When it comes to lower back pain, the root cause isn’t always just your back. Actually, it usually has less to do with your back and more to do with the supportive areas surrounding your back.


Your repeated activities and habits have direct implications on your body.

When you sit for long periods, which many of us are doing right now, you can expect a few things to happen:

  • Hip mobility decreases
  • Core engagement/activity decreases
  • Glute engagement decreases
  • Forward head protrusion increases
  • Forward rounding of shoulders increases
  • Weakness and tension in the upper back increases

So, we know why we might be experiencing lower back pain, but how do we address it?

There are a few simple, but highly effective exercises you can do in the comfort of your own home. Some require no equipment, others require very small, inexpensive pieces of equipment (such as resistance bands or a foam roller).

Note: You won’t see any benefit from these exercises unless you’re consistent in practicing them. How consistent do you need to be? Think about it this way. If you were locked up in a cell, and told that the only way you could leave was to do 100 push-ups in 30 days, how often would you train so you were ready? Once a week? Twice a week? No. You’d probably do push-ups every day so your body was prepared. This principle of consistency and effort applies directly to relieving pain and improving your body’s ability to move freely. In order to improve, you need to be consistent.


Roll out your glutes daily for at least 1-2 min using a foam roller or lacrosse ball.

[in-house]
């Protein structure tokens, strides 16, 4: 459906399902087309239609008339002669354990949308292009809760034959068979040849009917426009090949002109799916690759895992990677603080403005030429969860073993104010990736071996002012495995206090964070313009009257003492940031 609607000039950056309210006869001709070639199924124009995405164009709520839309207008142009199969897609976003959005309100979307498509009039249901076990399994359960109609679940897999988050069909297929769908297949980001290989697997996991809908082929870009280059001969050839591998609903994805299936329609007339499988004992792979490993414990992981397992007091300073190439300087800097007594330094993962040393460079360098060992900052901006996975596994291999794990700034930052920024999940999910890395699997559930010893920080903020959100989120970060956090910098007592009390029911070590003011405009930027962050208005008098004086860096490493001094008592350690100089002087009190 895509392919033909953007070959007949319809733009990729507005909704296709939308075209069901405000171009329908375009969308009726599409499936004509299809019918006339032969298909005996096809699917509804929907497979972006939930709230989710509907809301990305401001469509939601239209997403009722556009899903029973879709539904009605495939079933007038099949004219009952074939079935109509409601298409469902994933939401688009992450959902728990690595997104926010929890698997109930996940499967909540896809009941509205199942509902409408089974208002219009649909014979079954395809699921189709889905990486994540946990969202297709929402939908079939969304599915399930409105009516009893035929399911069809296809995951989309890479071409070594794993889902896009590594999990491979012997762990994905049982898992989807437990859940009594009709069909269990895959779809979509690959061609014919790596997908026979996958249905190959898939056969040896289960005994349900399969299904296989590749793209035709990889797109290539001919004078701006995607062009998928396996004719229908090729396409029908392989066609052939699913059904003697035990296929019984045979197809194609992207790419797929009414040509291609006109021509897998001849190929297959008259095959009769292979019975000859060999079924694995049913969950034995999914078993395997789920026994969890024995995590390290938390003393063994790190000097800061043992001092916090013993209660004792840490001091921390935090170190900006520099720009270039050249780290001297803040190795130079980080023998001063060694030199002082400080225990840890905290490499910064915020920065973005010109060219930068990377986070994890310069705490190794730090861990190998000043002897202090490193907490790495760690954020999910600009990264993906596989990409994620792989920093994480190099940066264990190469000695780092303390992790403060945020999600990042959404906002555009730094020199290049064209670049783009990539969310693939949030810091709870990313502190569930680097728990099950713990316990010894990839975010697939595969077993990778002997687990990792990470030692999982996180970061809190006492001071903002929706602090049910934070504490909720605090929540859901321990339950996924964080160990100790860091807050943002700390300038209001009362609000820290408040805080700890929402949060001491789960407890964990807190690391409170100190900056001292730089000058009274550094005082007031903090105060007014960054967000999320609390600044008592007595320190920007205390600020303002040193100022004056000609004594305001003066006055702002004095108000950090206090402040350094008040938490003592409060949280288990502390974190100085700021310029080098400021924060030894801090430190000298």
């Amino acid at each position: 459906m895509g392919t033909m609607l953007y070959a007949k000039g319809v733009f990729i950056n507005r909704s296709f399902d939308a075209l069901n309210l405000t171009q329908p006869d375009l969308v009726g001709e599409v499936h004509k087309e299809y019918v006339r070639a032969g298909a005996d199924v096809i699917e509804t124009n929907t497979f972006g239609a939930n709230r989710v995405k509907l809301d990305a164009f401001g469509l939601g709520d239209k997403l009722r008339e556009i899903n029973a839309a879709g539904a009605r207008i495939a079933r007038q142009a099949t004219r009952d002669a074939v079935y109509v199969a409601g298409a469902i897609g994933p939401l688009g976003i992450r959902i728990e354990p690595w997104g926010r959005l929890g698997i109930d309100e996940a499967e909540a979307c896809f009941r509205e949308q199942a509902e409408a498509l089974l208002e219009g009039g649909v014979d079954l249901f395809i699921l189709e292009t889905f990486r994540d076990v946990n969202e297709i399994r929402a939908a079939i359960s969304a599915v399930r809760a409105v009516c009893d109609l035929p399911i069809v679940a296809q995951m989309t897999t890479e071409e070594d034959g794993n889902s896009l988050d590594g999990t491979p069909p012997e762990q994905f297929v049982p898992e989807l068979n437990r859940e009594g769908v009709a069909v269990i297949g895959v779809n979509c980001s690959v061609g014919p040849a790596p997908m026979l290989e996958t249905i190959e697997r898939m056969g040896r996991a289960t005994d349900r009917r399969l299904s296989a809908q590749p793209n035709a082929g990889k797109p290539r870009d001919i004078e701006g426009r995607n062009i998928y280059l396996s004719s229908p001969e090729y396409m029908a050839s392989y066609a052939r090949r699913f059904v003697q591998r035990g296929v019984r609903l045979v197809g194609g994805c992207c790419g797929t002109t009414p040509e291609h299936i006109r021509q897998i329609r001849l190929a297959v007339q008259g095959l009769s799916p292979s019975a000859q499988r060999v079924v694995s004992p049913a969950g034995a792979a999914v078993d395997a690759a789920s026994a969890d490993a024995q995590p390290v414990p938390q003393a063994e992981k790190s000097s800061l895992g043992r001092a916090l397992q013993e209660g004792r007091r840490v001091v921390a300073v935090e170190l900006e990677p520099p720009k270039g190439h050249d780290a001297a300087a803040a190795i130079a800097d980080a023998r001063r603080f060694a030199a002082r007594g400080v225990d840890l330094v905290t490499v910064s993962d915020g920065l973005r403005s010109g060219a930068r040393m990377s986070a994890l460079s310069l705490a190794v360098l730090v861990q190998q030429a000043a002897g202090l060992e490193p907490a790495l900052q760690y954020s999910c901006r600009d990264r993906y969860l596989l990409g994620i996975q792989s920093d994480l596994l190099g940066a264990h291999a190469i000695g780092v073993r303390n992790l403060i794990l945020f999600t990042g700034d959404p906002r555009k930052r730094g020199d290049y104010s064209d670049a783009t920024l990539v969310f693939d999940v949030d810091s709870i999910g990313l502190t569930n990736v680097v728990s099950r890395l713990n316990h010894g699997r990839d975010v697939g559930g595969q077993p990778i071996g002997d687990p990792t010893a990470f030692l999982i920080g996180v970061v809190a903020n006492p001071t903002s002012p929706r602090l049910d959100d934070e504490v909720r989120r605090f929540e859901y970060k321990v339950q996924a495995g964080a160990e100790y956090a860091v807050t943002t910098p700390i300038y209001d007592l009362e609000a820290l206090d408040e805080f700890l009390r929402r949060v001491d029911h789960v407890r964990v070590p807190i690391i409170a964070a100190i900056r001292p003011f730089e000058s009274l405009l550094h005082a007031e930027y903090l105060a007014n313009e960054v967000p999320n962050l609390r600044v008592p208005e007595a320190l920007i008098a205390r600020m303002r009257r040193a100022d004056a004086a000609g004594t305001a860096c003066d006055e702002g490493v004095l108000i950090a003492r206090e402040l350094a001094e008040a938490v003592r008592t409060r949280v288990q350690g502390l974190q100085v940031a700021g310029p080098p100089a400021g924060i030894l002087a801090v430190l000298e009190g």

The pigeon stretch is one of the best stretches to target the glutes. You can do it on a couch if you don’t have access to a bench. It’s all good.

Although this scaled version of the pigeon stretch is easier to get into position for most people, the stretch you feel in the glutes is amazing.

This one is taken from Kelly Starrett and is an amazing way to effectively target the glutes while improving hip mobility at the same time


Glute bridges are a staple in any program and are one of the more “user-friendly” exercises you can do anywhere. Add a Hip Circle or resistance band around the knees for extra tension.

No equipment necessary for this one. Again, a staple in many programs and is not only an effective exercise to strengthen your glutes, it’s also a great warm-up tool before your lower body workouts.


As with any exercise, there are tons of different variations of core exercises you can implement into your routine to help reduce your back pain. However, to keep things simple and straightforward, start with the dead bug. This is, in my opinion, the single most effective exercise to teach you to engage your core. It’s an anti-extension exercise, meaning your lower back is resisting the urge to extend as you stretch out your limbs. This forces your core muscles to stay strong and support the lower back while your arms and legs are in motion (this is the key function of the core). Watch the video and try it for yourself.

Key Points

  • Stretch and roll out your glutes daily
  • Strengthen your glutes
  • Strengthen your core
  • Be consistent


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